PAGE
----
Wednesday, 26 January 2011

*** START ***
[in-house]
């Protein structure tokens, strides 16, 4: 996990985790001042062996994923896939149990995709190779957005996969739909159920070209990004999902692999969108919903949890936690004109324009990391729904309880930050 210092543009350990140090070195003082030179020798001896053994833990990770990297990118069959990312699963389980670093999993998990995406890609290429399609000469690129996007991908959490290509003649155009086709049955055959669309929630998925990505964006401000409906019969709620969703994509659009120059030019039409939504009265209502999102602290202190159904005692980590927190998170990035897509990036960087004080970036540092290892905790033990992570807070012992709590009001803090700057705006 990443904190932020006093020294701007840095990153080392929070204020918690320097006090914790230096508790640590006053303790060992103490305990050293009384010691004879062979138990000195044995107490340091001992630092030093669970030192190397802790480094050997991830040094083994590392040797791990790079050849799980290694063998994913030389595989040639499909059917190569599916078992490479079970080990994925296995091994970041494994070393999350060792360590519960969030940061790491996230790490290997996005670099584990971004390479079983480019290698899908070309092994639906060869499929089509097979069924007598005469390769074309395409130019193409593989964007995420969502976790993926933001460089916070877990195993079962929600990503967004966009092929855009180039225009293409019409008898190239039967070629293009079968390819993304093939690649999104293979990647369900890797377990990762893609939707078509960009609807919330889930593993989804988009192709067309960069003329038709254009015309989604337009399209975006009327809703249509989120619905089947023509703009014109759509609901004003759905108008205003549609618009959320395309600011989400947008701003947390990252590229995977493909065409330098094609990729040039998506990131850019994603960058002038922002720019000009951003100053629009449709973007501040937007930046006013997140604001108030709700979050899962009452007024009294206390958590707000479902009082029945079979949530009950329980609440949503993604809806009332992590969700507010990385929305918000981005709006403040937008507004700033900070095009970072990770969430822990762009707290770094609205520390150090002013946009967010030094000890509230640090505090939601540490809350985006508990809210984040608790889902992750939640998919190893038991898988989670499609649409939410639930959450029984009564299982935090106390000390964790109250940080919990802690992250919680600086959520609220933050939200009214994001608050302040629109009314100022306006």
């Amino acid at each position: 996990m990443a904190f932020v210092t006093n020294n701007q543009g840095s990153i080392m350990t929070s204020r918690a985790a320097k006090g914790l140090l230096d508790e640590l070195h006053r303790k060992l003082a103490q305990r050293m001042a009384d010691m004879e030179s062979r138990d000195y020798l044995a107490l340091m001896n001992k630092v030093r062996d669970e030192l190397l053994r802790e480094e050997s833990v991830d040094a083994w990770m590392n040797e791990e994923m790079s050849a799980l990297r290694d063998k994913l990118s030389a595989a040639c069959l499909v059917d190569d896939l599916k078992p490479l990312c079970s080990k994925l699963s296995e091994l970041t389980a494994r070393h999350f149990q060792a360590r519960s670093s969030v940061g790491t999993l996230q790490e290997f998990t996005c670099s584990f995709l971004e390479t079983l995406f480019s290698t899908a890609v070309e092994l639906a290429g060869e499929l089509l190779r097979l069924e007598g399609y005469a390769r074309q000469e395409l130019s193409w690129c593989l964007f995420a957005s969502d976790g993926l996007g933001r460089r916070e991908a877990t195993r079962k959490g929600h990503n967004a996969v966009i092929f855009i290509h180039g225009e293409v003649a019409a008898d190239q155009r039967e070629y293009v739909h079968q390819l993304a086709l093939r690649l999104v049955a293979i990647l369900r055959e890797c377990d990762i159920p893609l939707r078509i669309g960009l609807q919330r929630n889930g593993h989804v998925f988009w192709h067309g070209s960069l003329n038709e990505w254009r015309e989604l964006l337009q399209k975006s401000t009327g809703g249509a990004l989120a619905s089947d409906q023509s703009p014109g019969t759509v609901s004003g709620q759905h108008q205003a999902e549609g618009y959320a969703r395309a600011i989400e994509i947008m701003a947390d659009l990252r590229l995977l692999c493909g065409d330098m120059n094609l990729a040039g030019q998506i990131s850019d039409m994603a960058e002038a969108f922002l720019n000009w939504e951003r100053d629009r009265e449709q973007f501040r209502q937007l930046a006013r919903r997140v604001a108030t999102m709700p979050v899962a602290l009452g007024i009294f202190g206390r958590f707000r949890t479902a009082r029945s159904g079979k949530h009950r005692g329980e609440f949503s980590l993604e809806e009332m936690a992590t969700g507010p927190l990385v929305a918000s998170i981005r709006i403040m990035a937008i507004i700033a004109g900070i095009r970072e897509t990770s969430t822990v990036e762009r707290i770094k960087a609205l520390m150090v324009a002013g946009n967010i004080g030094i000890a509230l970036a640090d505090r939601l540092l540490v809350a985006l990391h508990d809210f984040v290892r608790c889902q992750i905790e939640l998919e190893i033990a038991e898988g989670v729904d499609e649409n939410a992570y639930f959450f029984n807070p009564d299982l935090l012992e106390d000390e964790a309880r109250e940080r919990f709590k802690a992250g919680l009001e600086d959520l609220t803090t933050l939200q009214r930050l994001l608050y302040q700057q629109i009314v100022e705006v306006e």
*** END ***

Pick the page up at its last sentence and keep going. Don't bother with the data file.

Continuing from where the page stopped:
Hydroelectricity is a low-cost low-carbon energy resource, and its flexibility has high value to customers and system operators for providing load following and fill-in power to compensate for intermittencies in non-dispatchable generation resources. The production of hydroelectricity will likely be impacted by changes in the hydrologic cycle attributed to climate change and emerging conflicts with other environmental and river management goals. We develop a multi-objective model with multiple decision-makers and uncertainty in prices and hydro supplies that simulates hydroelectricity operations for a deregulated power utility participating in a day-ahead electricity market in the Pennsylvania-Jersey-Maryland (PJM) territory. Our multi-objective approach addresses the interdependent decisions from multiple competing users and constituents influencing hydropower operations at Kerr Dam in the Roanoke River Basin (RRB). This case study examines a prominent hydroelectricity resource located along the North Carolina-Virginia border, providing many services in a region experiencing accelerated population growth and surface water supply variability. The RRB provides a useful test case for illustrating the tradeoffs among different social objectives and assessing the impacts of alternative river management policies. This framework can be scaled up to assess regional electrical energy production and water supply conflicts and interdependencies, potentially helping modernize water and energy resource policies within geographies experiencing more frequent drought conditions.
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